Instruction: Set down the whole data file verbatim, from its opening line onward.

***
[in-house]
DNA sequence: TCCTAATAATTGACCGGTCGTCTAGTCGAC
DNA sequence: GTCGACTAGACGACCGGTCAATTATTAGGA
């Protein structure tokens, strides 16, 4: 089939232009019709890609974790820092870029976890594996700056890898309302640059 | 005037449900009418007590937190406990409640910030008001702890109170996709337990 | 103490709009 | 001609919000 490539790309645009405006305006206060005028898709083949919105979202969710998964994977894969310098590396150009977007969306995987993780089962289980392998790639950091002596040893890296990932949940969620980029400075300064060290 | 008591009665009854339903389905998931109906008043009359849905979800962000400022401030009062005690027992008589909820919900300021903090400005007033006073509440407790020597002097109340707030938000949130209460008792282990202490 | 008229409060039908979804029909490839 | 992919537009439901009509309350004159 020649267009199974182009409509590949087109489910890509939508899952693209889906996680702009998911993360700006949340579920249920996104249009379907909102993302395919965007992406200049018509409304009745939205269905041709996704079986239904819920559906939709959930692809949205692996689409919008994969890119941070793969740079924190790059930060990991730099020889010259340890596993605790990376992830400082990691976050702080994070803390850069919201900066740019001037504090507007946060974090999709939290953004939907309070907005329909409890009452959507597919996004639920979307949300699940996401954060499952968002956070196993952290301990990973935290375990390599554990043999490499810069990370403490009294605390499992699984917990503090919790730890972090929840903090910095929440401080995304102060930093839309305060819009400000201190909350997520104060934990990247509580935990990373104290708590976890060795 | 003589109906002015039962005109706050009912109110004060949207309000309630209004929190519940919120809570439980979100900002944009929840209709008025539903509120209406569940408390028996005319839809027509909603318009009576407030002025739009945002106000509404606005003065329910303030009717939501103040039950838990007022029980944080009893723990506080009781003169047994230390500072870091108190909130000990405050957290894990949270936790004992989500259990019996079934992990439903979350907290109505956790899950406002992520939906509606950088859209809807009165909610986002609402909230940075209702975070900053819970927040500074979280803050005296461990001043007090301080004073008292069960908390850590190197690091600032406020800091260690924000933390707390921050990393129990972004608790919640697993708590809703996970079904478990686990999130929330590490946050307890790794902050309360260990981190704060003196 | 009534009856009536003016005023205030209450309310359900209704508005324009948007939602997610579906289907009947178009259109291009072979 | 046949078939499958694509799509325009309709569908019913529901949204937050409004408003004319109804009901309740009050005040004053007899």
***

[in-house]
DNA sequence: TCCTAATAATTGACCGGTCGTCTAGTCGAC
DNA sequence: GTCGACTAGACGACCGGTCAATTATTAGGA
């Protein structure tokens, strides 16, 4: 089939232009019709890609974790820092870029976890594996700056890898309302640059 | 005037449900009418007590937190406990409640910030008001702890109170996709337990 | 103490709009 | 001609919000 490539790309645009405006305006206060005028898709083949919105979202969710998964994977894969310098590396150009977007969306995987993780089962289980392998790639950091002596040893890296990932949940969620980029400075300064060290 | 008591009665009854339903389905998931109906008043009359849905979800962000400022401030009062005690027992008589909820919900300021903090400005007033006073509440407790020597002097109340707030938000949130209460008792282990202490 | 008229409060039908979804029909490839 | 992919537009439901009509309350004159 020649267009199974182009409509590949087109489910890509939508899952693209889906996680702009998911993360700006949340579920249920996104249009379907909102993302395919965007992406200049018509409304009745939205269905041709996704079986239904819920559906939709959930692809949205692996689409919008994969890119941070793969740079924190790059930060990991730099020889010259340890596993605790990376992830400082990691976050702080994070803390850069919201900066740019001037504090507007946060974090999709939290953004939907309070907005329909409890009452959507597919996004639920979307949300699940996401954060499952968002956070196993952290301990990973935290375990390599554990043999490499810069990370403490009294605390499992699984917990503090919790730890972090929840903090910095929440401080995304102060930093839309305060819009400000201190909350997520104060934990990247509580935990990373104290708590976890060795 | 003589109906002015039962005109706050009912109110004060949207309000309630209004929190519940919120809570439980979100900002944009929840209709008025539903509120209406569940408390028996005319839809027509909603318009009576407030002025739009945002106000509404606005003065329910303030009717939501103040039950838990007022029980944080009893723990506080009781003169047994230390500072870091108190909130000990405050957290894990949270936790004992989500259990019996079934992990439903979350907290109505956790899950406002992520939906509606950088859209809807009165909610986002609402909230940075209702975070900053819970927040500074979280803050005296461990001043007090301080004073008292069960908390850590190197690091600032406020800091260690924000933390707390921050990393129990972004608790919640697993708590809703996970079904478990686990999130929330590490946050307890790794902050309360260990981190704060003196 | 009534009856009536003016005023205030209450309310359900209704508005324009948007939602997610579906289907009947178009259109291009072979 | 046949078939499958694509799509325009309709569908019913529901949204937050409004408003004319109804009901309740009050005040004053007899």